No one knows the exact reason The New York Times fired its executive editor, Jill Abramson, this week – but many jumped on the “she was fired because she demanded equal pay” bandwagon.
One of the first stories to break, Ken Auletta’s piece in The New Yorker, quoted unnamed sources saying Abramson had “confronted the top brass” when she “discovered that her pay and her pension benefits as both executive editor and, before that, as managing editor were considerably less than the pay and pension benefits of Bill Keller, the male editor whom she replaced in both jobs.”
Now considering the Times has long championed the so-called “wage gap” and “equal pay for equal work” mantras on its editorial pages for years, it would be easy to point out how hypocritical the organization now appears for not being able to live up to its own rhetoric.
In a written statement, the Times’s publisher, Arthur Sulzberger Jr., dismissed the pay charge:
Compensation played no part whatsoever in my decision that Jill could not remain as executive editor. Nor did any discussion about compensation. The reason — the only reason — for that decision was concerns I had about some aspects of Jill’s management of our newsroom, which I had previously made clear to her, both face-to-face and in my annual assessment.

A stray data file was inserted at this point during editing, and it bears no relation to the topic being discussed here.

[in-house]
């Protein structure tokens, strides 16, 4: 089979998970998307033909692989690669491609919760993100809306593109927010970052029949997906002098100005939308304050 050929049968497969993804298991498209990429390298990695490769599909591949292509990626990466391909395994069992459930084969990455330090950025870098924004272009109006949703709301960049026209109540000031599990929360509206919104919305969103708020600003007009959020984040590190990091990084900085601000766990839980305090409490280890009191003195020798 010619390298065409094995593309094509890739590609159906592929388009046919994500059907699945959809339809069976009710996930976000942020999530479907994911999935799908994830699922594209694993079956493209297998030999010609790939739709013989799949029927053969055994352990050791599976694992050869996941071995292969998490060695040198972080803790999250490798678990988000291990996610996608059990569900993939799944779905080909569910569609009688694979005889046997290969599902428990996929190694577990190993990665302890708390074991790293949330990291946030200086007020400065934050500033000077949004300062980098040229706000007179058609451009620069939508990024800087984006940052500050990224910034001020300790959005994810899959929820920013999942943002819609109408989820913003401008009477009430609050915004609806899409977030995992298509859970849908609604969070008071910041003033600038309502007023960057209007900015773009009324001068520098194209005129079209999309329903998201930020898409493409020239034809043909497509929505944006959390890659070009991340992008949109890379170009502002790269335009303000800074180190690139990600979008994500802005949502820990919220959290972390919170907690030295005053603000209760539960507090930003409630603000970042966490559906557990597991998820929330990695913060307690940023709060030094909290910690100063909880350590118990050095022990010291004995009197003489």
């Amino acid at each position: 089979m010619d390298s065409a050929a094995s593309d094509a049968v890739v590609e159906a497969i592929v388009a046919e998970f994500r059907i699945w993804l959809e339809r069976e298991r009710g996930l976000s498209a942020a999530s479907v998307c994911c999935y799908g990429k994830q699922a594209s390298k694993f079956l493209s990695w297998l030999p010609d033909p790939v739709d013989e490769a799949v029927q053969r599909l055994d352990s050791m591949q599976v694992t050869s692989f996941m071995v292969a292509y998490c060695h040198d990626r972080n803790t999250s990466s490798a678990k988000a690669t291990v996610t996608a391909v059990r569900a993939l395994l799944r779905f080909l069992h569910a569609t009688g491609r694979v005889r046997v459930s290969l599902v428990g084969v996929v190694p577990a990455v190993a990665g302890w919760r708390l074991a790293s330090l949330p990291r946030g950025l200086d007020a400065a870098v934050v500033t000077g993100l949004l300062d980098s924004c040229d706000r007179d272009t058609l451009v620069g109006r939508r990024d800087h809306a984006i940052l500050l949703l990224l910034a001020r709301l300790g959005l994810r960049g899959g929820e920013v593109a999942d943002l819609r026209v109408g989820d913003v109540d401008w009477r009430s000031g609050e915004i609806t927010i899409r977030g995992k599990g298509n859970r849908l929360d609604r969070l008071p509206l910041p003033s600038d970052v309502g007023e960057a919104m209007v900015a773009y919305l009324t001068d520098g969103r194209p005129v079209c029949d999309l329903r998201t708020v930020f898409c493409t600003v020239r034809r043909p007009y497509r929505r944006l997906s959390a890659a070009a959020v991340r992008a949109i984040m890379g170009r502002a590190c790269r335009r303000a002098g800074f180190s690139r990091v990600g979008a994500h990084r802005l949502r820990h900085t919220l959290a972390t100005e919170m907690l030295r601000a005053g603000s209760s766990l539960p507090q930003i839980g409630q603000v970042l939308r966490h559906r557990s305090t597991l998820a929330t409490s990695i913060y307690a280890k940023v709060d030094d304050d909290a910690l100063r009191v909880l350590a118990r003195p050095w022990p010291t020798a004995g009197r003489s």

Several stories, including ones written by Times staffers, reported that colleagues said Abramson was hard to get along with, had an abrupt management style, and wasn’t acting fast enough to move the Times into the digital age.
The reality is this – whether in hiring or firing, it is rare that a personnel decision is based on only one factor. As appears to be the case here, an employee makes decisions over time that either help or hurt in the eyes of the employer. Abramson had almost three years as executive editor to prove she was the best person to lead the Times and would set it up better than anyone else for future journalistic and financial success. If she had convinced the publisher during that period, I doubt very seriously that pay would have been an issue.